I must apologise for being a little tardy on new 9mm interview postings this year, after the 44 instalments of 9mm quickfire author interviews that were shared here on Crime Watch during March to November 2010, and only one new 2011 interview published thusfar (the terrific John Burdett, creator of the Sonchai Jitpleecheep series - read here)
I have conducted a few more interviews, but have been a little preoccupied and hadn't posted many yet. But for those of you who are fans of the series, never fear, it is still ongoing, and we have some more terrific interviews on the horizon, including acclaimed bestseller Robert Crais, Edgar Award winner CJ Box, and Christchurch's Steve Malley.
And now it is time to once again polish off the gun and point it towards a creator of tales mysterious and thrilling. Thanks to everyone for their comments and feedback on the series so far - I really appreciate it, as I know many of the participating authors do as well.
For those new to this rodeo, 9mm consists of the same 9 Murder Mystery questions put to a variety of New Zealand and international crime, thriller, and mystery authors. It’s been fun seeing the variety of answers the authors give to the questions - both in terms of great personal anecdotes and insights, and comparing the influences etc that many authors share. I hope you have all been enjoying the series as much as I (and the authors) have been. Suggestions are always welcome as to who else you'd like to see interviewed.
Today I am very pleased to share the thoughts and answers of another terrific new-ish writer with you; Dunedin-based literary thriller writer Liam McIlvanney, who moonlights as a Professor of Scottish literature and culture during the day. McIlvanney wrote one of my favourite novels of 2009, ALL THE COLOURS OF THE TOWN, a truly terrific debut thriller.
You can read my Weekend Herald article on McIlvanney here, and Sarah Gumbley's review of ALL THE COLOURS OF THE TOWN for Crime Watch, here.
But for now, the Scotsman Professor turned Dunedinite stares down the barrel of 9mm.
Who is your favourite recurring crime fiction hero/detective?
What was the very first book you remember reading and really loving, and why?
It may have been Treasure Island. I loved the characters (Blind Pew, Long John Silver, Ben Gunn) and the Black Spot and 'Pieces of Eight' and 'Fifteen men on the dead man's chest' and, of course, the map.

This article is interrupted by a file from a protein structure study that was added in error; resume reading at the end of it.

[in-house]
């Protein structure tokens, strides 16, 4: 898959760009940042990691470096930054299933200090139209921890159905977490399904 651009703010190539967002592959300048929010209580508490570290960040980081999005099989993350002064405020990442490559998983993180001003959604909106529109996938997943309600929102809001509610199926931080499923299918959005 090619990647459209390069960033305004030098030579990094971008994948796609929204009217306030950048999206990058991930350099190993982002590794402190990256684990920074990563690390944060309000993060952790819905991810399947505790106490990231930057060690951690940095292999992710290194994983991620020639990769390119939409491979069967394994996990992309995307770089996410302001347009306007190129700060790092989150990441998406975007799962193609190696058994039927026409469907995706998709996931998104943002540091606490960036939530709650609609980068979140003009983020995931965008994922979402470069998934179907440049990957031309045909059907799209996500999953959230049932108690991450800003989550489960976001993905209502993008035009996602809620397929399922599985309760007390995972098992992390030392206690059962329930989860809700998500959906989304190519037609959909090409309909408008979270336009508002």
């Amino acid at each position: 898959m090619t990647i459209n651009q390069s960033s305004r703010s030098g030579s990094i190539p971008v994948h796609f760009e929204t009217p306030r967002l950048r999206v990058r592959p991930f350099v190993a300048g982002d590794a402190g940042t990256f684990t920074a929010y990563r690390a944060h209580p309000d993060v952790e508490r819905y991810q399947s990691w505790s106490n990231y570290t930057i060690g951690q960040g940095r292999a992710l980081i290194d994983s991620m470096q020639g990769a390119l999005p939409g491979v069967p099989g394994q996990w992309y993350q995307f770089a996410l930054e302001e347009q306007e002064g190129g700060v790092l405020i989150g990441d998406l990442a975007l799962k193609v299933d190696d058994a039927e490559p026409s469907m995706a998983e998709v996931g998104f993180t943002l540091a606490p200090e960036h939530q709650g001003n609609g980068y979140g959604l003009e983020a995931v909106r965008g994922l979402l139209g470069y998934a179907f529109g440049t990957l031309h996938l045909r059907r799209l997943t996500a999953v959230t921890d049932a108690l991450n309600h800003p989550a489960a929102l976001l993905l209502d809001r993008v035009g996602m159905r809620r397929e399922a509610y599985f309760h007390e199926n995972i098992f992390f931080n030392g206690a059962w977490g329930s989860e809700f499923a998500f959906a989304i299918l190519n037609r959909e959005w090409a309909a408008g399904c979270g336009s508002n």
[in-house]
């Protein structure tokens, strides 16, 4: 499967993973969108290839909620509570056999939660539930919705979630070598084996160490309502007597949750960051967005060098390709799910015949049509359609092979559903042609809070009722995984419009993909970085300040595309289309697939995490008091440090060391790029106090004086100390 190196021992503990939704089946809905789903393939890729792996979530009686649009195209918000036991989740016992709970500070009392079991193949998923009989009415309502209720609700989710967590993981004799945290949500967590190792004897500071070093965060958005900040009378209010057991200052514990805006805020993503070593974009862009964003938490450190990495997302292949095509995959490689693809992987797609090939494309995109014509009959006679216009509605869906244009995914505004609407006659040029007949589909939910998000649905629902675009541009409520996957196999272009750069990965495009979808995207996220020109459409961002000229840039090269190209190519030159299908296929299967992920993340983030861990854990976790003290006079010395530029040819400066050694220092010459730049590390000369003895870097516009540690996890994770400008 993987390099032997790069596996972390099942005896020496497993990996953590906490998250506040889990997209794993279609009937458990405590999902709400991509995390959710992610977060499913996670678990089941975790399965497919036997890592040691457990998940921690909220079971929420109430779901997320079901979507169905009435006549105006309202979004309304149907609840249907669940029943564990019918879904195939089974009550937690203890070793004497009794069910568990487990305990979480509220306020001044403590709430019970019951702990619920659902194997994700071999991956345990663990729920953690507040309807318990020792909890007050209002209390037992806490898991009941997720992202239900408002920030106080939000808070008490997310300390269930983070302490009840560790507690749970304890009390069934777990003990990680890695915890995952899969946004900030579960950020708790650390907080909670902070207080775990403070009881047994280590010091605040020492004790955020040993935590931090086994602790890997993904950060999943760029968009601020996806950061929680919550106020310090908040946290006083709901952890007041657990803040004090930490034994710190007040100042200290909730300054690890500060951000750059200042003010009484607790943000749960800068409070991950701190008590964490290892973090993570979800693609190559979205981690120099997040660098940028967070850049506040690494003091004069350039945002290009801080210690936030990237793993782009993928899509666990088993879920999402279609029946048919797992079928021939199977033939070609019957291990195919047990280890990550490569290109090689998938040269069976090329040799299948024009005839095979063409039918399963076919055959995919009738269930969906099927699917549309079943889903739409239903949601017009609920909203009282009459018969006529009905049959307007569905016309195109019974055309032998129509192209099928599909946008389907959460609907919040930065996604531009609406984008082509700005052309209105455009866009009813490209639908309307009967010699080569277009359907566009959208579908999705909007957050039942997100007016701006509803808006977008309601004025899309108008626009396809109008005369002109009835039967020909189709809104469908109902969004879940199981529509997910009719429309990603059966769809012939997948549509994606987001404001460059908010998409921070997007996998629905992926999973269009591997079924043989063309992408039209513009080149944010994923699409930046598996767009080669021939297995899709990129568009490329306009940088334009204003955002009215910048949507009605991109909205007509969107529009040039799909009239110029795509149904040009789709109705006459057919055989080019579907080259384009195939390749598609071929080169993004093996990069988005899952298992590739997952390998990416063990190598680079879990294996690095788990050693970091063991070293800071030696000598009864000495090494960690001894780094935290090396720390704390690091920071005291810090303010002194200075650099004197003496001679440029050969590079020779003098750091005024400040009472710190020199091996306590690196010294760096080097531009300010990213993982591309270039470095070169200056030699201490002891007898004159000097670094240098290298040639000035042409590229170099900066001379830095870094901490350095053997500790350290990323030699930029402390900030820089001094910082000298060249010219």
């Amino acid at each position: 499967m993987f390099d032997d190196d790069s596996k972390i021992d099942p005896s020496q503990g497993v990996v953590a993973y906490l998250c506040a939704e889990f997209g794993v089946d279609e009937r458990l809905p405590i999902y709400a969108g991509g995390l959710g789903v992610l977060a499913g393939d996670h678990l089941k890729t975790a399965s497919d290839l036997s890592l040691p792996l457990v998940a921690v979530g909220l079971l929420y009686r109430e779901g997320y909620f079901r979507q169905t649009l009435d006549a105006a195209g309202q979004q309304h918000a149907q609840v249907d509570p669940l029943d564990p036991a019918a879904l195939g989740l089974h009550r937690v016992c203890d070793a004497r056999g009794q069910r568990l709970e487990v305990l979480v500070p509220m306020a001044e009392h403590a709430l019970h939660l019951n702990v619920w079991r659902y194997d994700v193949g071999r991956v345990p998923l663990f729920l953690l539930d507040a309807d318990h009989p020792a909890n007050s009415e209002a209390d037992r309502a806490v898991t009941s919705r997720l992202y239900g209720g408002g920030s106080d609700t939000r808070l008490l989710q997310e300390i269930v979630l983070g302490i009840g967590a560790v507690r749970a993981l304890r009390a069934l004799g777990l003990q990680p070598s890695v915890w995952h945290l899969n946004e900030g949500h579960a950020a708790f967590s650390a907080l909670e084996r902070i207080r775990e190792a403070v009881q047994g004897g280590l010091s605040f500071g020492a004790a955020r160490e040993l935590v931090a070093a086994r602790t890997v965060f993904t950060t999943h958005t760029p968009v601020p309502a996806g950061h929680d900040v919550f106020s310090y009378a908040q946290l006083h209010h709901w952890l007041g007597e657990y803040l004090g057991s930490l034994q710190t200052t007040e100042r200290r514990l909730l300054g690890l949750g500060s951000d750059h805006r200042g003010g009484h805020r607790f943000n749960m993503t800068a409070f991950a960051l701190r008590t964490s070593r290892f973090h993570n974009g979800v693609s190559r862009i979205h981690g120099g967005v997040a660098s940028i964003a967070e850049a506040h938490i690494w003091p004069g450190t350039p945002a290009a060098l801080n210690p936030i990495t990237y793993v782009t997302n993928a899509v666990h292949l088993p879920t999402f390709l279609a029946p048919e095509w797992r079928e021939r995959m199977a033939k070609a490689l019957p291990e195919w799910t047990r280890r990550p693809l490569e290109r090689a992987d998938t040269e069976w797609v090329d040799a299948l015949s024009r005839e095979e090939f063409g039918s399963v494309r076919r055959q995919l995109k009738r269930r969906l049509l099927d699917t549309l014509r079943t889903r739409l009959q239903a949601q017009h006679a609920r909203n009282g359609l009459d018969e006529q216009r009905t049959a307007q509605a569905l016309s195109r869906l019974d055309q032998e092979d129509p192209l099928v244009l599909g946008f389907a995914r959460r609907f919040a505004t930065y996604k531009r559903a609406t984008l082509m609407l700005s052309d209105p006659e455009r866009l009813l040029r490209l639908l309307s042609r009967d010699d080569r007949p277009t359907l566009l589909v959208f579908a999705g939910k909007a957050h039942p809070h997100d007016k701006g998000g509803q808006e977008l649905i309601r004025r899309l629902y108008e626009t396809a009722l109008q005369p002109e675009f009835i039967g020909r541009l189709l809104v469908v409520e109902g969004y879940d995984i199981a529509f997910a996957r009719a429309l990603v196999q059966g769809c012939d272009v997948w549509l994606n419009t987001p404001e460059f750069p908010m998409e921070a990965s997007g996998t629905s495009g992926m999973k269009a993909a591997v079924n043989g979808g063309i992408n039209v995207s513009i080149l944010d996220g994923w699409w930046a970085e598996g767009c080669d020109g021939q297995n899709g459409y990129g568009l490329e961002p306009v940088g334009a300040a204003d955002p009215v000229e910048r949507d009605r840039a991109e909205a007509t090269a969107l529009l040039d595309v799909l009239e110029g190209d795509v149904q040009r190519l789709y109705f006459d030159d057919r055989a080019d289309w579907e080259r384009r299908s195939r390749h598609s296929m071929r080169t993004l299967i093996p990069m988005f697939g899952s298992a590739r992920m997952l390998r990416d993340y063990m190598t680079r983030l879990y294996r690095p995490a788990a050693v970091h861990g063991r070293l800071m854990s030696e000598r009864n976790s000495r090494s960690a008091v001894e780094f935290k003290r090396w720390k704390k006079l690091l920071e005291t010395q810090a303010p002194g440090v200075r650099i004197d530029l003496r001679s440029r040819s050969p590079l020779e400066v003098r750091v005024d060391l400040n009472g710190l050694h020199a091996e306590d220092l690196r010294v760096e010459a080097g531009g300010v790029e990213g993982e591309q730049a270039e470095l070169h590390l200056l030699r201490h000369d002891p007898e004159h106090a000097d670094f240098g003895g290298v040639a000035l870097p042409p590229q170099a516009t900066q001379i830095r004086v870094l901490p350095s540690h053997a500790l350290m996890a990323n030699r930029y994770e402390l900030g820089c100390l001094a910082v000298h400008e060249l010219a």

Before your debut crime novel, what else had you written (if anything) unpublished manuscripts, short stories, articles?
I had written quite a bit of 'literary' fiction - mainly fragments and vignettes that never seemed to go anywhere. I needed the discipline of the thriller form and the tight linear plot to get a novel finished.
Outside of writing, and touring and promotional commitments, what do you really like to do, leisure and activity-wise?
I enjoy playing football and playing with my four sons.
What is one thing that visitors to your hometown should do, that isn't in the tourist brochures, or perhaps they wouldn't initially consider?
My home town is Kilmarnock in Ayrshire. Visitors should probably avoid it. No, that's not fair: they should have a single nougat in the Forum Cafe and a pint of heavy in the Kay Park Tavern on their way to see the whale's jawbone in the Dick Institute museum on London Road.
If your life was a movie, which actor could you see playing you?
Of your writing, which is your favourite, and why?
I've only written one novel, so the choice is easy.
What was your initial reaction, and how did you celebrate, when you were first accepted for publication? Or when you first saw your debut story in book form on a bookseller's shelf?
I poured myself a Lagavulin and smoked a Romeo y Julieta Churchill.
What is the strangest or most unusual experience you have had at a book signing, author event, or literary festival?
Being introduced at the Mitchell Theatre in Glasgow by a woman who used to babysit for me in the 1970s.
Thank you Liam McIlvanney. We really appreciate you taking the time to talk with Crime Watch.
Have you read ALL THE COLOURS OF THE TOWN? What do you think of McIlvanney's writing? Do you like crime fiction set amongst situations/places packed with real life conflict, past and present? Comments appreciated.